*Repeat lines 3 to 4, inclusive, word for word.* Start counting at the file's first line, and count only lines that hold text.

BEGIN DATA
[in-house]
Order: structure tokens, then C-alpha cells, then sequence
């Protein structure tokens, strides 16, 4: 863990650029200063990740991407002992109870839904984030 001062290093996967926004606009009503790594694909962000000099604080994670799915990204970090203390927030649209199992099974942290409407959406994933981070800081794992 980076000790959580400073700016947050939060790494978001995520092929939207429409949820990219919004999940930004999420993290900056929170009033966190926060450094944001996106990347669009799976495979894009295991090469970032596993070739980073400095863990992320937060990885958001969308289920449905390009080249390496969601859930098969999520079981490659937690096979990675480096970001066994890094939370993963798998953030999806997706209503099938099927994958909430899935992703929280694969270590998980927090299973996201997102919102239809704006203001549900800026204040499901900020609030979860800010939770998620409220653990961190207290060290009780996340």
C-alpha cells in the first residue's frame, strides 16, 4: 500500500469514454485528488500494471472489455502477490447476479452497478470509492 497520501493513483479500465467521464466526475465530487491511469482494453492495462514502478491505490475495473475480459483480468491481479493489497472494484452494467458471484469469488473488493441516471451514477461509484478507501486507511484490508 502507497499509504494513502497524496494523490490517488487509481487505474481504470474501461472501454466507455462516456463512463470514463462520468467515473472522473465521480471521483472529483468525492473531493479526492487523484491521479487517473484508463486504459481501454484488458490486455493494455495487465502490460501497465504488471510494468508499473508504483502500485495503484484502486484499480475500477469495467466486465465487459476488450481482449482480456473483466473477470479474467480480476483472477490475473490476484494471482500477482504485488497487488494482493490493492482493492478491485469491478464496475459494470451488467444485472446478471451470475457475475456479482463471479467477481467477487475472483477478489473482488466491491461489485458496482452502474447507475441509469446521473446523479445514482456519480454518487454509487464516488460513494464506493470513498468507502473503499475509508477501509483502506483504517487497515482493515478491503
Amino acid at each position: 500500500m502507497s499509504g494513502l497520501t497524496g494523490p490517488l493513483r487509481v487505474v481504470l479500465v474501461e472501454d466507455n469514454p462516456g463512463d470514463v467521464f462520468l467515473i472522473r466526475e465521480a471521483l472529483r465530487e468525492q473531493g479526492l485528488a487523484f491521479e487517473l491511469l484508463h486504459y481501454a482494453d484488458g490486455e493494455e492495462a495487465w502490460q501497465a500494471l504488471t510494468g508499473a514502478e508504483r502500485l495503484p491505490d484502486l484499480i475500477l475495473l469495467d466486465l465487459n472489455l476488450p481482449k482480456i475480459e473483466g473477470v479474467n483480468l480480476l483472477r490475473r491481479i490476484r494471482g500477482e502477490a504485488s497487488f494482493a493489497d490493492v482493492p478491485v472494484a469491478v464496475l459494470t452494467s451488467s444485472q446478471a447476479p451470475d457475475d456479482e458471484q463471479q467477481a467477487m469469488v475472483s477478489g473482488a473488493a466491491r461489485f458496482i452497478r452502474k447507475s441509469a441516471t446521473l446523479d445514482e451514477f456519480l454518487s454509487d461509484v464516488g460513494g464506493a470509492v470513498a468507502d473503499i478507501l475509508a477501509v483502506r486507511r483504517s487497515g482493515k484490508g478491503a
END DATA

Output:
């Protein structure tokens, strides 16, 4: 863990650029200063990740991407002992109870839904984030 001062290093996967926004606009009503790594694909962000000099604080994670799915990204970090203390927030649209199992099974942290409407959406994933981070800081794992 980076000790959580400073700016947050939060790494978001995520092929939207429409949820990219919004999940930004999420993290900056929170009033966190926060450094944001996106990347669009799976495979894009295991090469970032596993070739980073400095863990992320937060990885958001969308289920449905390009080249390496969601859930098969999520079981490659937690096979990675480096970001066994890094939370993963798998953030999806997706209503099938099927994958909430899935992703929280694969270590998980927090299973996201997102919102239809704006203001549900800026204040499901900020609030979860800010939770998620409220653990961190207290060290009780996340």
C-alpha cells in the first residue's frame, strides 16, 4: 500500500469514454485528488500494471472489455502477490447476479452497478470509492 497520501493513483479500465467521464466526475465530487491511469482494453492495462514502478491505490475495473475480459483480468491481479493489497472494484452494467458471484469469488473488493441516471451514477461509484478507501486507511484490508 502507497499509504494513502497524496494523490490517488487509481487505474481504470474501461472501454466507455462516456463512463470514463462520468467515473472522473465521480471521483472529483468525492473531493479526492487523484491521479487517473484508463486504459481501454484488458490486455493494455495487465502490460501497465504488471510494468508499473508504483502500485495503484484502486484499480475500477469495467466486465465487459476488450481482449482480456473483466473477470479474467480480476483472477490475473490476484494471482500477482504485488497487488494482493490493492482493492478491485469491478464496475459494470451488467444485472446478471451470475457475475456479482463471479467477481467477487475472483477478489473482488466491491461489485458496482452502474447507475441509469446521473446523479445514482456519480454518487454509487464516488460513494464506493470513498468507502473503499475509508477501509483502506483504517487497515482493515478491503